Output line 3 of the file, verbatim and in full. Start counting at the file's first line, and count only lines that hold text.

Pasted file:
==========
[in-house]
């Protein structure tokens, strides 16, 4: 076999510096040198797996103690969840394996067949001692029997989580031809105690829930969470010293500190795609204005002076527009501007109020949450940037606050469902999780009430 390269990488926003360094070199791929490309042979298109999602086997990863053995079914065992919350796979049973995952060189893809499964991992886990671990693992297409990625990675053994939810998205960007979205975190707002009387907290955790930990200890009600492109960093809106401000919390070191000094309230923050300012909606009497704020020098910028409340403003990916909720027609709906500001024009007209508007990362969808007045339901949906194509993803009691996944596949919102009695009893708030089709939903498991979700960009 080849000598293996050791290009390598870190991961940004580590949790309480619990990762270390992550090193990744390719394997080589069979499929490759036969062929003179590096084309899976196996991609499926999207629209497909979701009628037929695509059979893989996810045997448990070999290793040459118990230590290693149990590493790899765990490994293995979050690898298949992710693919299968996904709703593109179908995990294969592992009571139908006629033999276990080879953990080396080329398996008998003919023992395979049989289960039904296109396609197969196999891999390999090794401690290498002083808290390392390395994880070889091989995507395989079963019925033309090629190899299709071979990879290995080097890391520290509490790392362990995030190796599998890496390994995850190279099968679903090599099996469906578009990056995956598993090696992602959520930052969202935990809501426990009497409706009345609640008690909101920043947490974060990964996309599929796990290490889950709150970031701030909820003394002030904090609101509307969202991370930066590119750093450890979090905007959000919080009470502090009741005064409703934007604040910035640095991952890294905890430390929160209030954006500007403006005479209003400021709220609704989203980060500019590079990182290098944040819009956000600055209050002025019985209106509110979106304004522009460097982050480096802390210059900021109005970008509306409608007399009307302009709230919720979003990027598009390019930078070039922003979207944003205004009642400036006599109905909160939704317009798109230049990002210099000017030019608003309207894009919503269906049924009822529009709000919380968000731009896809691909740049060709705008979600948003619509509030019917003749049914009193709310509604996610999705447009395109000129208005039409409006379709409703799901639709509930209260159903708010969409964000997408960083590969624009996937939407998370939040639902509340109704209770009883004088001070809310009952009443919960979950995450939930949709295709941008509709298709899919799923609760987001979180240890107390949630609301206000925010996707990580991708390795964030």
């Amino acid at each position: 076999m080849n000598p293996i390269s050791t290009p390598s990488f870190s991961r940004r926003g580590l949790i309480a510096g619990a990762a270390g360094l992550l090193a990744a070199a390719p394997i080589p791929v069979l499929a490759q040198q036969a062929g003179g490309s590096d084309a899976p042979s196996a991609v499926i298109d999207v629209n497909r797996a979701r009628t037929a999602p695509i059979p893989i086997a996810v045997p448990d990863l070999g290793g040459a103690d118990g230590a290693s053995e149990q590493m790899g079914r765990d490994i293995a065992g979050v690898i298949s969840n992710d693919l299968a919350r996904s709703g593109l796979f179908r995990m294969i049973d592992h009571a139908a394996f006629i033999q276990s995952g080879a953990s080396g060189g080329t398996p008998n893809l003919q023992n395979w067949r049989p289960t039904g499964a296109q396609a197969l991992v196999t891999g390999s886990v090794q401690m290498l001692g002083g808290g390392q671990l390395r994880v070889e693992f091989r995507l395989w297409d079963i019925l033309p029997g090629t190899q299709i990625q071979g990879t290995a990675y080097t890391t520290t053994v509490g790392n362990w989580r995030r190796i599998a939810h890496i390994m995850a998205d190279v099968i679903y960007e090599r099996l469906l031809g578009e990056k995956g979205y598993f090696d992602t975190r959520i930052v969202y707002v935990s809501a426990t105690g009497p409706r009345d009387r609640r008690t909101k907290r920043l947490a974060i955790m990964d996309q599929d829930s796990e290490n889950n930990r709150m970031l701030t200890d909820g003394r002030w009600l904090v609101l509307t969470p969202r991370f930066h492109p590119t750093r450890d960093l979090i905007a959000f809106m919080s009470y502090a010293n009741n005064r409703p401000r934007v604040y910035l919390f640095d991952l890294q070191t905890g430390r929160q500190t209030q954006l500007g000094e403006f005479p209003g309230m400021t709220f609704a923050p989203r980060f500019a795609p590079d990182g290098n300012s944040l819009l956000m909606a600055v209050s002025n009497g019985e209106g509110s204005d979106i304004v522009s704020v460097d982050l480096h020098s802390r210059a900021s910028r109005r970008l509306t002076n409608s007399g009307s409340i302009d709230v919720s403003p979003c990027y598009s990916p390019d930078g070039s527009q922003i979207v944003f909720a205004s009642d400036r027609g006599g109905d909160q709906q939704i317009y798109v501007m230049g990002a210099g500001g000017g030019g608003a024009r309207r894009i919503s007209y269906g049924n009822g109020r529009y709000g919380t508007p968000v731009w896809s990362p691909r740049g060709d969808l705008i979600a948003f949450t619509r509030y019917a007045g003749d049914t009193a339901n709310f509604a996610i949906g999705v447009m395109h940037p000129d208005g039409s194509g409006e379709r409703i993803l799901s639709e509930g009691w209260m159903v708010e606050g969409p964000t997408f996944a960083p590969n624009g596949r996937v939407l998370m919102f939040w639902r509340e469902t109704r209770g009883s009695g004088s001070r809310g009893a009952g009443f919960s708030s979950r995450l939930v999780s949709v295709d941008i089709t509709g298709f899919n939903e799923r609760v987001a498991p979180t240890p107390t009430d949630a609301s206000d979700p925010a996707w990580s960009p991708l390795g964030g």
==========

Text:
């Amino acid at each position: 076999m080849n000598p293996i390269s050791t290009p390598s990488f870190s991961r940004r926003g580590l949790i309480a510096g619990a990762a270390g360094l992550l090193a990744a070199a390719p394997i080589p791929v069979l499929a490759q040198q036969a062929g003179g490309s590096d084309a899976p042979s196996a991609v499926i298109d999207v629209n497909r797996a979701r009628t037929a999602p695509i059979p893989i086997a996810v045997p448990d990863l070999g290793g040459a103690d118990g230590a290693s053995e149990q590493m790899g079914r765990d490994i293995a065992g979050v690898i298949s969840n992710d693919l299968a919350r996904s709703g593109l796979f179908r995990m294969i049973d592992h009571a139908a394996f006629i033999q276990s995952g080879a953990s080396g060189g080329t398996p008998n893809l003919q023992n395979w067949r049989p289960t039904g499964a296109q396609a197969l991992v196999t891999g390999s886990v090794q401690m290498l001692g002083g808290g390392q671990l390395r994880v070889e693992f091989r995507l395989w297409d079963i019925l033309p029997g090629t190899q299709i990625q071979g990879t290995a990675y080097t890391t520290t053994v509490g790392n362990w989580r995030r190796i599998a939810h890496i390994m995850a998205d190279v099968i679903y960007e090599r099996l469906l031809g578009e990056k995956g979205y598993f090696d992602t975190r959520i930052v969202y707002v935990s809501a426990t105690g009497p409706r009345d009387r609640r008690t909101k907290r920043l947490a974060i955790m990964d996309q599929d829930s796990e290490n889950n930990r709150m970031l701030t200890d909820g003394r002030w009600l904090v609101l509307t969470p969202r991370f930066h492109p590119t750093r450890d960093l979090i905007a959000f809106m919080s009470y502090a010293n009741n005064r409703p401000r934007v604040y910035l919390f640095d991952l890294q070191t905890g430390r929160q500190t209030q954006l500007g000094e403006f005479p209003g309230m400021t709220f609704a923050p989203r980060f500019a795609p590079d990182g290098n300012s944040l819009l956000m909606a600055v209050s002025n009497g019985e209106g509110s204005d979106i304004v522009s704020v460097d982050l480096h020098s802390r210059a900021s910028r109005r970008l509306t002076n409608s007399g009307s409340i302009d709230v919720s403003p979003c990027y598009s990916p390019d930078g070039s527009q922003i979207v944003f909720a205004s009642d400036r027609g006599g109905d909160q709906q939704i317009y798109v501007m230049g990002a210099g500001g000017g030019g608003a024009r309207r894009i919503s007209y269906g049924n009822g109020r529009y709000g919380t508007p968000v731009w896809s990362p691909r740049g060709d969808l705008i979600a948003f949450t619509r509030y019917a007045g003749d049914t009193a339901n709310f509604a996610i949906g999705v447009m395109h940037p000129d208005g039409s194509g409006e379709r409703i993803l799901s639709e509930g009691w209260m159903v708010e606050g969409p964000t997408f996944a960083p590969n624009g596949r996937v939407l998370m919102f939040w639902r509340e469902t109704r209770g009883s009695g004088s001070r809310g009893a009952g009443f919960s708030s979950r995450l939930v999780s949709v295709d941008i089709t509709g298709f899919n939903e799923r609760v987001a498991p979180t240890p107390t009430d949630a609301s206000d979700p925010a996707w990580s960009p991708l390795g964030g």